Mona Bone Jakon only began Cat Stevens' comeback. Seven months later, he returned with Tea for the Tillerman, an album in the same chamber-group style, employing the same musicians and producer, but with a far more confident tone…
Tea for the Tillerman is a highly-regarded album by singer-songwriter Cat Stevens. This album, Stevens' second during 1970, includes many of Stevens' most memorable and beloved songs by his fans, including "Where Do the Children Play?," "Hard Headed Woman," "Wild World," "Sad Lisa," "Into White" and "Father and Son." Four of the tracks ( "Where Do the Children Play?", "On the Road to Find Out", "Tea for the Tillerman" and "Miles from Nowhere" ) were featured in the Hal Ashby and Colin Higgins' black comedy film entitled Harold and Maude, in 1971, gaining Stevens more fans long afterward. The track "But I Might Die Tonight" was featured on another 1971 film: Deep End by Jerzy Skolimowski. Stevens, a former art student, created the artwork featured on the record's cover. With "Wild World" as an advance single, this was the album that brought Stevens world-wide fame. The album itself charted into the top 10 in the United States, where he had previously had few listeners.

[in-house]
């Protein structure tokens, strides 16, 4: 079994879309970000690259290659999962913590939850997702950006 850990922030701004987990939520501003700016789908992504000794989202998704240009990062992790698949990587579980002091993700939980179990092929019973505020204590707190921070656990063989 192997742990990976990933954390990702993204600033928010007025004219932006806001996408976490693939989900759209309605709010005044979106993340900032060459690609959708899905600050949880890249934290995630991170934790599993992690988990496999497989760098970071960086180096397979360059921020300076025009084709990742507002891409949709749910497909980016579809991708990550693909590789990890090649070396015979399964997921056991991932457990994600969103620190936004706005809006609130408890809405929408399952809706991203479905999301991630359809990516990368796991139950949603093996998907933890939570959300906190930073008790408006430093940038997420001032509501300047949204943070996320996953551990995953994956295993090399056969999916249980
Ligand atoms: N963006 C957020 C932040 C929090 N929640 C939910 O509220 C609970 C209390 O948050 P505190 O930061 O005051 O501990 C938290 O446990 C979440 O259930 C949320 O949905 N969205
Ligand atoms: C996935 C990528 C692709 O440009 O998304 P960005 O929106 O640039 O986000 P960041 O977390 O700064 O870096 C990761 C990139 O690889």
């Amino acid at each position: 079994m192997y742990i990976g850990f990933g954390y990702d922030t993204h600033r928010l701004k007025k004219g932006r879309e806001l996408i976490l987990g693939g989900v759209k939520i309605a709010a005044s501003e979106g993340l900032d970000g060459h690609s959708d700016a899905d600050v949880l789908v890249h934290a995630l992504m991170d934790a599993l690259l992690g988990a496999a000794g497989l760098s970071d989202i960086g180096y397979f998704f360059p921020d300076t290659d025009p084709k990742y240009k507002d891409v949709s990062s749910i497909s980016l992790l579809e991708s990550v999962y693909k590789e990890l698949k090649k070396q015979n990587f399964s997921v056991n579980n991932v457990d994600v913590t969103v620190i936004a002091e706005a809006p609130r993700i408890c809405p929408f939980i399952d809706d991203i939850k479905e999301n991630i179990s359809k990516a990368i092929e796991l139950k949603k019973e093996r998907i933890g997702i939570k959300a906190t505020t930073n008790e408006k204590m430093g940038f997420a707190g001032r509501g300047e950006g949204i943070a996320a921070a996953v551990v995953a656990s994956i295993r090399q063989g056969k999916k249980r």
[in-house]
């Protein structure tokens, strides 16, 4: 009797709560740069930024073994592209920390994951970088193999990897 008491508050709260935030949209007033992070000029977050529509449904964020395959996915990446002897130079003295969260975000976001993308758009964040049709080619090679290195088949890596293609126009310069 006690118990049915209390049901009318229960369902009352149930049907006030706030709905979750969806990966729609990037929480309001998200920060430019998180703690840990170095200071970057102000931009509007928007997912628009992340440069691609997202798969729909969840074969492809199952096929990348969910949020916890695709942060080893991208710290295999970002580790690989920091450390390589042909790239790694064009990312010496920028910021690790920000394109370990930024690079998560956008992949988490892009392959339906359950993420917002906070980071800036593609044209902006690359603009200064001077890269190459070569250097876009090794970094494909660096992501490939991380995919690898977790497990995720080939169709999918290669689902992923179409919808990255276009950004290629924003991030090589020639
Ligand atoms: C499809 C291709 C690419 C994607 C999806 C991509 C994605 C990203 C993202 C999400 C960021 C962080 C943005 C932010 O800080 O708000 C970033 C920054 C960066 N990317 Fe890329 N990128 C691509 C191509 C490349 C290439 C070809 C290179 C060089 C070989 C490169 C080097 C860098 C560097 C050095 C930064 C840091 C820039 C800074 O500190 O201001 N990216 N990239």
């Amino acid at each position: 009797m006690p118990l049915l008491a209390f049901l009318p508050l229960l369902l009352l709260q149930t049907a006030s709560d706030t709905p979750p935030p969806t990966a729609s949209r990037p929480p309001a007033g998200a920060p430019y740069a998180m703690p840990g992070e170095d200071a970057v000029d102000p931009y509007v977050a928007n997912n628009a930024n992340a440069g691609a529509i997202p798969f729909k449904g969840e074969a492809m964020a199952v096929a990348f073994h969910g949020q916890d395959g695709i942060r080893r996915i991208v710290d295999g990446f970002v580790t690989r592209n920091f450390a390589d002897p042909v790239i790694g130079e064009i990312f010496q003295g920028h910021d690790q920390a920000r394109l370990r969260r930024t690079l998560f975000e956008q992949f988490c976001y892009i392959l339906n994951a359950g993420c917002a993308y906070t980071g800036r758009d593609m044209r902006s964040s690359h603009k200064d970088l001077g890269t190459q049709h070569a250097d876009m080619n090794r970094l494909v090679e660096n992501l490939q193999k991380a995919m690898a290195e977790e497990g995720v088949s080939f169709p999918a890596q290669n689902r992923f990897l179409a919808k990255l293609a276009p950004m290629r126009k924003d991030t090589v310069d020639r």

Cat Stevens' recording career spanned 12 years from October 1966 to November 1978, recording 11 albums. His most creative period was whilst he recorded Tea For The Tillerman and Teaser And The Firecat. With the hit single Wild World entering the US charts in 1971, Cat Stevens flew to America where this intimate concert was recorded. This rare classic performance captures the warmth of his studio recordings, with passion and depth.
Between 1970 and 1972, Cat Stevens recorded four albums in the same manner, using the same producer and many of the same musicians, painting the album covers, and assigning the records ponderous titles. Things changed with his next album, Foreigner.
Cat Stevens virtually disappeared from the British pop scene in 1968, at the age of 20, after a meteoric start to his career. He had contracted tuberculosis and spent a year recovering, from both his illness and the strain of being a teenage pop star, before returning to action in the spring of 1970 — as a very different 22-year-old — with Mona Bone Jakon.
In retrospect, it is not hard to find hints of a coming change in the final album Cat Stevens made before a near-death experience and a religious conversion.